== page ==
Comments on: Most hits with no extra-base hits This and that about baseball stats. Tue, 16 Jul 2013 17:01:55 +0000 hourly 1 By: John Autin Mon, 28 Feb 2011 17:27:46 +0000 On the flip side of this theme ...

Most hits in a season with no singles: 5, by two players:
-- Rick Wrona, 1994: 5 for 10, 1 HR, 4 doubles. In his final MLB game, Wrona went 3 for 4 with 3 doubles, each off a different pitcher.
-- Dixie Howell [the pitcher], 1957: 5 for 27, 3 HRs, 1 triple, 1 double.

P.S. Millard "Dixie" Howell (not to be confused with Homer "Dixie" Howell, even though both were born in Kentucky in the first half of 1920, and both played for the 1949 Reds) had an odd MLB career, appearing first in 1940, then again in 1949, and finally in 1955-58 -- a span of 19 seasons, in which he logged just 226 innings in the majors, despite a 106 ERA+. He was also a legitimate hitter, batting .243 and slugging .500 in 74 big-league AB (5 HRs), and .251 with 38 HRs in a long minor-league career. He's also believed to be the last relief pitcher to hit 2 HRs in a game:

Player page:
Bullpen page:

By: jiffy Mon, 28 Feb 2011 14:34:13 +0000 To paraphrase Harry Caray, "What's Grudzielanek backwards if it isn't already?"

By: dukeofflatbush Mon, 28 Feb 2011 14:20:11 +0000 @ 7

Last year, Cesar Izturis became just the 13th player to post a OPS+ of 50 or lower while appearing in 150 + games.
And for his career, Cesar Izturis is second only to Tommy Thevenow, for lowest OPS+ for players with over 1000 career hits. Not to worry, Itzuris, sitting on 64, would need several under 50 OPS+ seasons to approach Thevenow's 'magical' 51.

By: Highest WPA by a pitcher in a game » Baseball-Reference Blog » Blog Archive Mon, 28 Feb 2011 12:32:00 +0000 [...] another thread, some readers started discussing the best single-game performance by a pitcher as measured by his [...]

By: DoubleDiamond Mon, 28 Feb 2011 03:01:57 +0000 There have actually been two Roy Thomases that I know of in major league baseball history. Both were under contract to the Phillies at some point in their career, although the position player Roy Thomas that is mentioned here was the only one who ever played for them at the major league level. The other Roy Thomas, a pitcher, played for the Phillies at the minor league level but eventually made it to the majors with other teams. His historical footnote with Philadelphia is that he was their first round draft pick in 1971. They then chose a guy named Mike Schmidt in the second round.

By: dukeofflatbush Sun, 27 Feb 2011 16:51:33 +0000 @Hartvig

Thanks, never heard of Roy Thomas, so I went to his player page and couldn't believe what I saw. Consistent .420-.450 OBP in the first part of his career with a mid-.350ish SLG.
He kind of reminds me of a Luis Castillo, except this guy really got on base. So I went on a hunch and checked his TOB vs his TBs, and for batters with more than 6000 PAs he has the largest disparity. His TB/TOB is just 67%, Miller Huggins was next at 70%.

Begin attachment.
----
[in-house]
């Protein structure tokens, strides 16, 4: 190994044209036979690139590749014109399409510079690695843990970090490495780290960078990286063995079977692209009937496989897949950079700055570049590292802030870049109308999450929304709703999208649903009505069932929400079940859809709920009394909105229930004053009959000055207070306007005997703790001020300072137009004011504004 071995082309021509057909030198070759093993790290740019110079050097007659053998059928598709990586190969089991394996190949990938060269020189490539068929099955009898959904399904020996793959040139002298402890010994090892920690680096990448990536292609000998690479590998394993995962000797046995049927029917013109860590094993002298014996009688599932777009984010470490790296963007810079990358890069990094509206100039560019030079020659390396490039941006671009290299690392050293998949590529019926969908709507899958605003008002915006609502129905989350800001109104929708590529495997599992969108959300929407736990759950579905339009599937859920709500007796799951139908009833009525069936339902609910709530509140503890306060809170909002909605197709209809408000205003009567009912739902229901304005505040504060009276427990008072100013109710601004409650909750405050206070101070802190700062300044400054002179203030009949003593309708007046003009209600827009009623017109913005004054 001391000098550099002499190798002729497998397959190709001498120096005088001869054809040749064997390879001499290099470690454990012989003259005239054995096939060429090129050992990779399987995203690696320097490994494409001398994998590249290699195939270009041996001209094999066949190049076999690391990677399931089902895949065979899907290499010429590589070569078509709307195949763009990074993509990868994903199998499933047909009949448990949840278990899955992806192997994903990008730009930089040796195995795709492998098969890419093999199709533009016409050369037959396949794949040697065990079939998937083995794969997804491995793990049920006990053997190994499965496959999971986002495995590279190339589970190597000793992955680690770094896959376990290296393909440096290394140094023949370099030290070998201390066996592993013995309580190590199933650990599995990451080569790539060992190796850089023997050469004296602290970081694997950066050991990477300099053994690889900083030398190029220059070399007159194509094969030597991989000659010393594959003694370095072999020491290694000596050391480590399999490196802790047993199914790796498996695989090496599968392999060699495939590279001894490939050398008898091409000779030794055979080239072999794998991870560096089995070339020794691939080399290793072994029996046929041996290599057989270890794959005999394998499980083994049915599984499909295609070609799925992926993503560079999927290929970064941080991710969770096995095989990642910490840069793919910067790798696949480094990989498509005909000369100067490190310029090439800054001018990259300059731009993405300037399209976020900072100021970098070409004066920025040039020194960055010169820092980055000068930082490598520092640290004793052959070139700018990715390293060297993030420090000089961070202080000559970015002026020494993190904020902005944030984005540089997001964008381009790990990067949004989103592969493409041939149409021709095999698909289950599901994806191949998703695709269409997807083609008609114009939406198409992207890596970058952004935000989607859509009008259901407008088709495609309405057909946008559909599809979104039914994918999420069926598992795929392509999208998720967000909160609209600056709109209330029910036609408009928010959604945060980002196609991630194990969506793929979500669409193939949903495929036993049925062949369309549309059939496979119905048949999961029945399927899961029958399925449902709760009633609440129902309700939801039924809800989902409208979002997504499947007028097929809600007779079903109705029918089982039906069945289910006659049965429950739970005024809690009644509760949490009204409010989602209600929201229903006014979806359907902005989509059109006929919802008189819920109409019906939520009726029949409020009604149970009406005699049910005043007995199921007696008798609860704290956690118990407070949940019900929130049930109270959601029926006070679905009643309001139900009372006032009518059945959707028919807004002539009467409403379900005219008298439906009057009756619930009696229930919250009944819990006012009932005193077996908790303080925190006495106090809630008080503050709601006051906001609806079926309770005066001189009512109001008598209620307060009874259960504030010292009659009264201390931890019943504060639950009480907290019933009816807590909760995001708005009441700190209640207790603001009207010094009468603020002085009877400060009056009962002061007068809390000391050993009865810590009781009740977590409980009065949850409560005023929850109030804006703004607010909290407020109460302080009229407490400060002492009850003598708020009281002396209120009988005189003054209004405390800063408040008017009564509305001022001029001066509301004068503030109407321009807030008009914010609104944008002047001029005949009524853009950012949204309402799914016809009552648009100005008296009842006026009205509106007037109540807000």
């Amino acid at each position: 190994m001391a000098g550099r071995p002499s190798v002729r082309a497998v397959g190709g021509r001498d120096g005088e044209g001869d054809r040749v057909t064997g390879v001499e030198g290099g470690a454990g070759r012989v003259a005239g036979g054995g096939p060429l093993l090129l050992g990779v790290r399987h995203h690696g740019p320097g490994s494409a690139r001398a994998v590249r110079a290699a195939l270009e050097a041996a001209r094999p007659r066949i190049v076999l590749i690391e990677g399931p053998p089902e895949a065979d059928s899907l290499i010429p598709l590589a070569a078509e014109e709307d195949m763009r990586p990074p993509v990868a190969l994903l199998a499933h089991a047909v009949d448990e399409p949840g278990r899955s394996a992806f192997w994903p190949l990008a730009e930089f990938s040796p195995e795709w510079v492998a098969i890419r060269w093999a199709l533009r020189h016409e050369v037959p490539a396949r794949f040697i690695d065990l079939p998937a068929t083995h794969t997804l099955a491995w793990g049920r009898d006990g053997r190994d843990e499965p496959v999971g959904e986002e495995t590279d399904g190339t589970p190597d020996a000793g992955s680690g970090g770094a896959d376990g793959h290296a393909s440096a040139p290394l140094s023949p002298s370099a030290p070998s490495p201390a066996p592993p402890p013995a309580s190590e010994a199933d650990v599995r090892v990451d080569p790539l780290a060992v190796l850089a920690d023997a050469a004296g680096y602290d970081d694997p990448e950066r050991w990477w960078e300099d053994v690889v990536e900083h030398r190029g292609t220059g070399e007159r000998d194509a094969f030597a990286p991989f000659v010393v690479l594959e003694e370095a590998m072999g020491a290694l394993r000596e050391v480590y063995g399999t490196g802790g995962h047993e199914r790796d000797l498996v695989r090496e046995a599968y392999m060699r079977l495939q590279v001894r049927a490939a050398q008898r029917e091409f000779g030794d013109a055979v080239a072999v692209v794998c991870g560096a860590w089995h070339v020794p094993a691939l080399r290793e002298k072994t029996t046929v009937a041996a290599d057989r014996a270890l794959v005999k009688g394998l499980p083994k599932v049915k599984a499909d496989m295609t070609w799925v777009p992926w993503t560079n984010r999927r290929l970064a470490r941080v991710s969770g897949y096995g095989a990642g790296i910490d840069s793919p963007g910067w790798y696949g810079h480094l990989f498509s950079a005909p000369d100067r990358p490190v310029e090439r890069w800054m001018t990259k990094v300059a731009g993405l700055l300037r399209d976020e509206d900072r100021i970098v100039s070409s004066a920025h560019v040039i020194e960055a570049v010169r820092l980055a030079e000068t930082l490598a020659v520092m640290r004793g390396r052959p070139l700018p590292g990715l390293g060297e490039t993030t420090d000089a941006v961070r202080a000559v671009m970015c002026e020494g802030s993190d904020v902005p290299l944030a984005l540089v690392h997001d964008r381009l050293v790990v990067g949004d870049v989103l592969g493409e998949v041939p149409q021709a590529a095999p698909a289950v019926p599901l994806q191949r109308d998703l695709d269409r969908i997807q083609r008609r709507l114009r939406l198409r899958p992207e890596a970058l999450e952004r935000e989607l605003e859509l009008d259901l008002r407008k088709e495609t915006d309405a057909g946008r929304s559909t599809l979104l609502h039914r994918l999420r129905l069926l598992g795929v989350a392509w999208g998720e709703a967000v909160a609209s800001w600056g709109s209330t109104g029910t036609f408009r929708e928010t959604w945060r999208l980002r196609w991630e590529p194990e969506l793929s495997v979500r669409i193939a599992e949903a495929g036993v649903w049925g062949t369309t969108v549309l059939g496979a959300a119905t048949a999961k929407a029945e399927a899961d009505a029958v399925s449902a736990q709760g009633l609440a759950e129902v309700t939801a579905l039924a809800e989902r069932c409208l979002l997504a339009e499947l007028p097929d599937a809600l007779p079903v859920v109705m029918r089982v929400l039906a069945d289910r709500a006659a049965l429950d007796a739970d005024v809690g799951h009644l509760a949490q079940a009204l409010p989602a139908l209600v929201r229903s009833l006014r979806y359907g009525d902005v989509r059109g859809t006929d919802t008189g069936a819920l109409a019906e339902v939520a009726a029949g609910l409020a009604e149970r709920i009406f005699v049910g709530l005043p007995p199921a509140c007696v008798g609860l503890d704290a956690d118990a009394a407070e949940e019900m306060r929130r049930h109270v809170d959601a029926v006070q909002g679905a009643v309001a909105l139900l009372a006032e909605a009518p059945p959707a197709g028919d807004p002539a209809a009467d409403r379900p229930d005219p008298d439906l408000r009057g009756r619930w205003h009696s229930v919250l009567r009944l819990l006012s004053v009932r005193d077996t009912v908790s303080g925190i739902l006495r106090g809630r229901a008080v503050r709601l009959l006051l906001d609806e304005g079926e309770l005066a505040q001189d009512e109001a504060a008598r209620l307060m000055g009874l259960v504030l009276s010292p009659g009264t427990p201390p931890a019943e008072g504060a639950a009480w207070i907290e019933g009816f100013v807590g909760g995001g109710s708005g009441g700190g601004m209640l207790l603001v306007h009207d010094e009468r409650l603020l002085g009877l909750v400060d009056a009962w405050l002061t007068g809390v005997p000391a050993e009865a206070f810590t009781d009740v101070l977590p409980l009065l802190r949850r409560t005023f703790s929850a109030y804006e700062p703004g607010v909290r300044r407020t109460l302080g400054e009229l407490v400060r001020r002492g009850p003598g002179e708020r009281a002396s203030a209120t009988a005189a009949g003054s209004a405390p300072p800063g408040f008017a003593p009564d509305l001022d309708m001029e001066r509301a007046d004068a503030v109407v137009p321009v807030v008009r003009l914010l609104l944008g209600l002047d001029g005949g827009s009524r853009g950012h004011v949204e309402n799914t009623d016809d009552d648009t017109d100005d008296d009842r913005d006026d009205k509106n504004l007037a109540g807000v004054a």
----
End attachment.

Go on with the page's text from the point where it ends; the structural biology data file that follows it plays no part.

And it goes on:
By: Hartvig Sun, 27 Feb 2011 12:14:47 +0000 I am amazed that Roy Thomas didn't make the list. In 1900 he led the National League in plate appearances with 675 and managed to get 7 extra base hits the entire season! That's an average of 1 extra base hit every 96 plate appearances. And he accomplished all this while hitting over .300 for the season and stealing 37 bases so it's not like he wasn't putting the ball into play or didn't have any speed.

By: Doug Sun, 27 Feb 2011 08:48:06 +0000 More on Dean Chance. 44 career hits and 35 career BB+HBP.

How can that happen? An almost certain out walks almost as much as he hits. In fact, he did have more walks than hits in 3 seasons, including 3 hits, 7 BB and 2 HBP in 1967.

I'm guessing that most of the time Chance never took the bat off his shoulder, and sometimes the other pitcher just couldn't throw a strike to save his life.

By: dukeofflatbush Sun, 27 Feb 2011 08:46:36 +0000 Not busting on the Dean, but I'm trying to put together an extensive history on the strikeout in MLB. Right now, I'm getting all the official and unofficial records, quirks, anomalies and fun facts to compliment the raw numbers I have been tediously compiling. It helps the work seem a little less serious to have Dean's lifetime 420 SOs next to Tony Gwynn's 434 lifetime SOs. Dean may be one of the driving reasons behind the DH being implemented the year after he hung 'em up. People just couldn't stand to see a man look so bad in the box.
Another interesting and fun(ny) note on the SO from 2010; In the history of the sport, 236 batters SO 145 times or more. Last year the D-backs had 5 of them. Over 2% of the total in major league history played on the same team.
To look at it another way, only one pitching staff had 5 pitchers SO 145 +, 1998 Braves.

By: Doug Sun, 27 Feb 2011 08:17:04 +0000 @14. Those two XBHs (they were doubles) weren't flukes - Dean was hot those two years ('63 and '65). He had 43% of his career hits and 50% of his career RBIs in the two years be drilled those doubles. And, those two years were the only times he posted an OPS above .200, topping out at a nifty .333 OPS in 1963.

To his credit, Chance did manage a somewhat respectable 62 sacrifice hits and 30 walks (and 5 HBPs) in his 759 career PAs. And, he hit into only two double plays his whole career (of course, having 420 Ks will help limit your GIDPs).

But, seriously, Dean gets the last laugh. Between his two big power years, he bagged his Cy Young with the first of two 20-win seasons. He had a career 119 ERA+, 7 straight 12+ win seasons (128-115 career W-L), and 6+ Ks/9 innings. Overall, a fairly decent 11-year major league career. Mostly, he succeeded at what he was really being asked to do.